"Liberty, Equality, Fraternity, these three; but the greatest of these is Liberty.” – Benjamin Tucker, Liberty Magazine, 1881
I recently came upon an article titled Spiritual Anarchy and Freemasonry, by Hank Kraychir on his blog Gnosis Masonry. With a compelling title like that I read it with some amount of excitement about what the writer might mean by it. I was immediately disappointed with the thesis but still curious to read it through in order to fully follow the author’s line of reasoning and logic.
When I read the phrase spiritual anarchy, I expected it to have something to do with an individual who is free to pursue their spirituality uninhibited by authority, dogma or punishment. In those terms, I love the concept of a spiritual anarchy. But as I was quick to learn, when the term anarchy is misapplied anything else associated with it falls under the same corruption. I don’t seek to argue from a subjective opinion or preference but from a positioning of historical accuracy.
One could dismiss historical usage of language and assert that a word means whatever consensus has been reached about it through current usage. But I don’t accept that in this case, mainly because the perversion of the word anarchy is such an egregious distortion of intents and purposes carried out as a form of thought suppression. In protest of that suppression of freethinking, I reject Mr. Kraychir’s use of the term and the further perversions he grafts onto it by use of his and others faulty logic.
Anarchism is one of those words. The kind of word that provides an immediate visceral reaction. A word that has been so imbedded with externalized conjecture that it’s safe to assume the original meaning is forever lost. Unless of course it is defended.
So, what is the etymology of the word? I’ve seen it best broken down by the two Greek prefixes, an and archon.
AN - without; the absence of
ARCHON – master; ruler
Anarchy means no rulers. No Kings. No Lords. No slave masters. By definition, there is absolutely nothing stated about the nonexistence of laws or constraints upon human behavior. The trap that humanity has fallen into is in believing there can be no law or rules of constraint in the absence of a massively complex centralization of authority with weapons of mass destruction to carry out that law.
When anarchism is used as a pejorative, as it often is, the direct implication is towards the notion of chaos, disorder, violence and lawlessness. This disfiguration hardly seems accidental. It’s not clear where these associations began being formulated but I would venture the smear campaign started almost as soon as philosophers issued the first treaties on the topic. An educated person who has taken the time to read the early philosophical tracts would find that the entirety of the ideology rests on the ways and means of peaceful organization and nonviolence achieved outside of the State. There is no hint of suggestion towards bombs or pillaging mobs. That suggestion is a creation of State media and State education.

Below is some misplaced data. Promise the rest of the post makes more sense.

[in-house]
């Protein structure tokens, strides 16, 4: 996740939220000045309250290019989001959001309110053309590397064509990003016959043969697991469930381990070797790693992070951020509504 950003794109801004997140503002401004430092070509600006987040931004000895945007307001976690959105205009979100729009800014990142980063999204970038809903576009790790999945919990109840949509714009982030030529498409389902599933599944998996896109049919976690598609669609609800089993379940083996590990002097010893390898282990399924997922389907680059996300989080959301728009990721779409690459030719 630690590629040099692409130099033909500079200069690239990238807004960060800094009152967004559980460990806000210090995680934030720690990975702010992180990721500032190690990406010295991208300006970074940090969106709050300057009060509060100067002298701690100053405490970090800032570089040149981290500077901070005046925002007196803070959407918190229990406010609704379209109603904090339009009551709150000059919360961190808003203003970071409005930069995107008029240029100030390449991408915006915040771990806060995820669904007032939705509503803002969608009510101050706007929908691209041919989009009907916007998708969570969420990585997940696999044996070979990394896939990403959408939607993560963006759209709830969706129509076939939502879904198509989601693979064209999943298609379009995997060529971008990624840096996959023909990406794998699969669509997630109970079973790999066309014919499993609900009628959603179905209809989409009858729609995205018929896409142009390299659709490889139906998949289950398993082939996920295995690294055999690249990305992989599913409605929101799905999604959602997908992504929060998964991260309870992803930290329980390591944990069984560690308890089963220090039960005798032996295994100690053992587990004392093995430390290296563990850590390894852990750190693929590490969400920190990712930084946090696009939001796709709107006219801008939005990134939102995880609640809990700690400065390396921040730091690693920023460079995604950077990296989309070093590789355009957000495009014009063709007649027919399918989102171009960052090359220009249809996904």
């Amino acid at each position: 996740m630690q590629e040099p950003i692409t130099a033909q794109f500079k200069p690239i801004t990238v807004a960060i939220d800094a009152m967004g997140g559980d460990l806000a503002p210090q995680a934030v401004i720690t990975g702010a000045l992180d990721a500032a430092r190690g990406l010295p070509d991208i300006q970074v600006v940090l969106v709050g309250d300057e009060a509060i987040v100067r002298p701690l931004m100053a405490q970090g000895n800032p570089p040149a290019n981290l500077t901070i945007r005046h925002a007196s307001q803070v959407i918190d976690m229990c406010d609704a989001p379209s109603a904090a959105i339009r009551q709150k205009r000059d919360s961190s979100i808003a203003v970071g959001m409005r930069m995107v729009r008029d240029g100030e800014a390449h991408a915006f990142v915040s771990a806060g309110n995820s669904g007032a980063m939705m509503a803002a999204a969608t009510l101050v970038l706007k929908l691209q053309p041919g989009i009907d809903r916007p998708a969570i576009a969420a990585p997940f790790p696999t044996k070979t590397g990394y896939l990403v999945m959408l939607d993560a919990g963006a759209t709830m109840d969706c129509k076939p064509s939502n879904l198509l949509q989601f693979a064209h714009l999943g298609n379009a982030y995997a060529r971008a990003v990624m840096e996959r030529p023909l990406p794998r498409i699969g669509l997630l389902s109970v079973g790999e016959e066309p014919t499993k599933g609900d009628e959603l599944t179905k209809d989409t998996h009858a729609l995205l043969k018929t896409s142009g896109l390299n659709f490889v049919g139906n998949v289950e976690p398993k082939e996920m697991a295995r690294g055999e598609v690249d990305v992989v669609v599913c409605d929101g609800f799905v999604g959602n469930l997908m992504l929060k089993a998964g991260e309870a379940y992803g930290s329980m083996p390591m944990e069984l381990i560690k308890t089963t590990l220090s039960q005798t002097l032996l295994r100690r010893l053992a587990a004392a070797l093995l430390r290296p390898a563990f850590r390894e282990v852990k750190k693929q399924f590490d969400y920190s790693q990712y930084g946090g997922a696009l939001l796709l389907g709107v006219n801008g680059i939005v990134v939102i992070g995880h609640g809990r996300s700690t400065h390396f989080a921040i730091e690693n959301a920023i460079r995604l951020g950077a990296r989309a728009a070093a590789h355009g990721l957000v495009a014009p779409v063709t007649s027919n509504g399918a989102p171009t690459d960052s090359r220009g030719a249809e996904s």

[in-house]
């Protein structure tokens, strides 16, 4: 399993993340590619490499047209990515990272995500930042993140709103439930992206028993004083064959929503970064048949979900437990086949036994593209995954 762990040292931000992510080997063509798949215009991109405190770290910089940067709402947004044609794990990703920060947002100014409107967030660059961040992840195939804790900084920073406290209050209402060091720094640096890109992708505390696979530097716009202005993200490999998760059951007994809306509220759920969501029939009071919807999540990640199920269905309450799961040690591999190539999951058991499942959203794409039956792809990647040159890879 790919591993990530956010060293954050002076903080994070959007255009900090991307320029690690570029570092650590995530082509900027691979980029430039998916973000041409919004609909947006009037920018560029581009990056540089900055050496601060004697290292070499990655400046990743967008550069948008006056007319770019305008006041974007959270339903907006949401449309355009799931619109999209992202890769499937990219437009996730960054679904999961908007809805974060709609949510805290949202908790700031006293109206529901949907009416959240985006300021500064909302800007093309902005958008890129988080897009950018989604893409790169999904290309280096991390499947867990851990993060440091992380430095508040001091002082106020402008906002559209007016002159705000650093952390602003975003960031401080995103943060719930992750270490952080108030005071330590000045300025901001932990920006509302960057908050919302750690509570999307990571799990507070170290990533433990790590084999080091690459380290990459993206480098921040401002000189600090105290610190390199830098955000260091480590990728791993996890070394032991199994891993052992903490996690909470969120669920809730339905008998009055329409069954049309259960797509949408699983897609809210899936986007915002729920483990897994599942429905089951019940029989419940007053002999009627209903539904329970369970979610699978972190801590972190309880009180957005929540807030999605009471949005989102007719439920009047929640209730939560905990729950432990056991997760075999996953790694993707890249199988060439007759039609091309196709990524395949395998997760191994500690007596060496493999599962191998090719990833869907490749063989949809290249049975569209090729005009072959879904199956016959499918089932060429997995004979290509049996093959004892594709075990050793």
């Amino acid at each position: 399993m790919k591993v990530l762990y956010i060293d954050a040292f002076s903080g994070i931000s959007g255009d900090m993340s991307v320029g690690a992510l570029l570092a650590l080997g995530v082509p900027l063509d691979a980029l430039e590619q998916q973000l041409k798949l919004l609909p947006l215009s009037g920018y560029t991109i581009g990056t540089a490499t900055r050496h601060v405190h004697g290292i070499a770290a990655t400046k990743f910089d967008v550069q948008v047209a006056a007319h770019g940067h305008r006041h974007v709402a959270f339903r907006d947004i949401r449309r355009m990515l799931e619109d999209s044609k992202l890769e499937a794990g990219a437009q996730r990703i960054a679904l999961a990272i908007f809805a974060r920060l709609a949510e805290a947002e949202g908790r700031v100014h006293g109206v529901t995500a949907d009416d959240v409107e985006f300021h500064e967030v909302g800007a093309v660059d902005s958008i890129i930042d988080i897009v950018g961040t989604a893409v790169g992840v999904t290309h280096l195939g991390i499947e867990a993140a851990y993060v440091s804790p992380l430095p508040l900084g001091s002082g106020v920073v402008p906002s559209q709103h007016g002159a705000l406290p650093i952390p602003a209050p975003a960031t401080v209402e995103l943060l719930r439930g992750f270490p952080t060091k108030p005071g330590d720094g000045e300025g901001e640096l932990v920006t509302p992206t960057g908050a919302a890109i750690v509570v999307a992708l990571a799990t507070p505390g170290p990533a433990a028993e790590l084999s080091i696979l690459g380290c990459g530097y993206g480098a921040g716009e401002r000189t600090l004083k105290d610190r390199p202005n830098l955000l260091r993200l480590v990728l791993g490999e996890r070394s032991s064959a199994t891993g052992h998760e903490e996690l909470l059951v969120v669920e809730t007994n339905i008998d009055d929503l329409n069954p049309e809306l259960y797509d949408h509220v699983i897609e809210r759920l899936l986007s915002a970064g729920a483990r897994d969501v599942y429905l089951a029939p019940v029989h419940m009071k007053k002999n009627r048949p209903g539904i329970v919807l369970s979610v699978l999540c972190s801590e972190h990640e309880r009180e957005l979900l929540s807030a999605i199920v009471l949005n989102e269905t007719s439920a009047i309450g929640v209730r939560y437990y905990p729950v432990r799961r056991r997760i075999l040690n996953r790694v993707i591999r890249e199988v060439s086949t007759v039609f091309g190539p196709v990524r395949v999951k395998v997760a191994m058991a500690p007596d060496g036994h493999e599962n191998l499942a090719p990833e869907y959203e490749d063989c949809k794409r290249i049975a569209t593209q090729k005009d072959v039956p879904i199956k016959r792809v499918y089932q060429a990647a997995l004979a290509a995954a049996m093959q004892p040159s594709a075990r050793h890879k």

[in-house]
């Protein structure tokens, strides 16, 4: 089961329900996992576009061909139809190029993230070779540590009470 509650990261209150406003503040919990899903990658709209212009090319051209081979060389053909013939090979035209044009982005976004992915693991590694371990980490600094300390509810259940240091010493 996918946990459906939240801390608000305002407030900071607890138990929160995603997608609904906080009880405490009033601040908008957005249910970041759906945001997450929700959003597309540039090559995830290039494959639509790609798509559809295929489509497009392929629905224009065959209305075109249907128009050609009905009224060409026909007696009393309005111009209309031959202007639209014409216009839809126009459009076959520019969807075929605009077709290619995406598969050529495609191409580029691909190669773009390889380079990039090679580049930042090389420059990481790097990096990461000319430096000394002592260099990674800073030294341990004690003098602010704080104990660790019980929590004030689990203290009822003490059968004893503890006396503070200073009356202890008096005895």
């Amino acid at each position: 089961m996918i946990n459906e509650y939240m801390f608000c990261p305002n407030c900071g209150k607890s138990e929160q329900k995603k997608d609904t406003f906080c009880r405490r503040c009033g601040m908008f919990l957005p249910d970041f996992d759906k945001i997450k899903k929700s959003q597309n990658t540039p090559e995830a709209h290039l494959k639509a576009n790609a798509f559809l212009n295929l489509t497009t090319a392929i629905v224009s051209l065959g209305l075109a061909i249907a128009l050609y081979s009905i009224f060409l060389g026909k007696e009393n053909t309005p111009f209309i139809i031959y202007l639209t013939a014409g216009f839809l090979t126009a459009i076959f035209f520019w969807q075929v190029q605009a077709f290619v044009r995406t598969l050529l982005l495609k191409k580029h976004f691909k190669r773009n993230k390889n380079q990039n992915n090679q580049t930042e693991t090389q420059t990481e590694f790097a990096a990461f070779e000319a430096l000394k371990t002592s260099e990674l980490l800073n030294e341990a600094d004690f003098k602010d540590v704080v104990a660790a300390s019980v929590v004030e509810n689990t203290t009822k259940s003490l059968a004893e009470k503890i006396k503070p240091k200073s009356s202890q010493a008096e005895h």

“The education we all receive from the State, at school and after, has so warped our minds that the very notion of freedom ends up by being lost, and disguised in servitude. It is a sad sight to see those who believe themselves to be revolutionaries unleashing their hatred on the anarchist just because his views on freedom go beyond their petty and narrow concepts of freedom learned in the State school.” – Peter Kropotkin, The State: It’s Historic Role, 1896
Kraychir’s argument draws largely from the famed 19th Century Scottish Rite Mason, Albert Pike. The first quote issued is an interesting one that makes the claim that anarchism leads to despotism. “What, in fact, is a despot, spiritual or temporal, but a crowned anarchist?” wrote Pike.
This is a rather bizarre notion, as it creates an obvious contradiction of terms. That is, if you understand the proper terms. Let me state it again, an anarchist by definition is an individual who lives in moral opposition to unjust authority. That none should fall under the rulership of another’s will. How then does it follow that such a philosophy drives its adherents into a position of absolute rule? It’s an impossible logic. A despot surely is one who is motivated by the philosophy of social Darwinism and manifest destiny. Rightly, such a person would be better defined as a fascist. But no, according to Kraychir, underneath the ideals of ultimate liberty and cooperation lies an evil despotism bent on world domination.
In another passage from Pike’s Morals and Dogma, we are instructed, “there is no evil that is not preferable to Anarchy.” Coming from the understanding I have of the true meaning of the word, this passage tells me one thing – that Pike would prefer a system of complete oligarchy and slavery over individual freedom and spontaneous order. No evil worse? Like perhaps the evils of organized genocide propagated by governments? That would be preferable to a free society if we were to embrace his position. (I’d rather give Pike the benefit of the doubt and stricken the word anarchy and replace it with what he might have wished to imply, unfettered chaos. Although he improperly misused the same word numerous times.)
What is this reasoning but a total misappropriation of ideas? Pike is not alone in his faulty argument. We can observe another occult giant, Eliphas Levi, who claimed in the Keys of the Mysteries that, “those two blood-hungered monsters, despotism and anarchy, will tear themselves to pieces, and annihilate each other, after having mutually sustained each other for a little while, by the embrace of their struggle itself.”
I’d like to emphasize once more that anarchy has absolutely nothing whatsoever in common with despotism. The two concepts are in fact polar opposites. Herein lies evidence of the confusion and laziness of misapplication. On the one hand it is argued that anarchy is synonymous with total chaos. On the other it is being said that anarchy is a form of total oligarchy. I’m sorry ladies and gentlemen but this bastardization of ideas can’t be tolerated, even from great minds of the past.
To clear matters and more fully espouse the true nature of anarchism as a practice, I am well served in referring to a contemporary of Pike, the American writer and lawyer, Lysander Spooner. The following paragraph is taken from his 1882 essay, Natural Law; or The Science of Justice.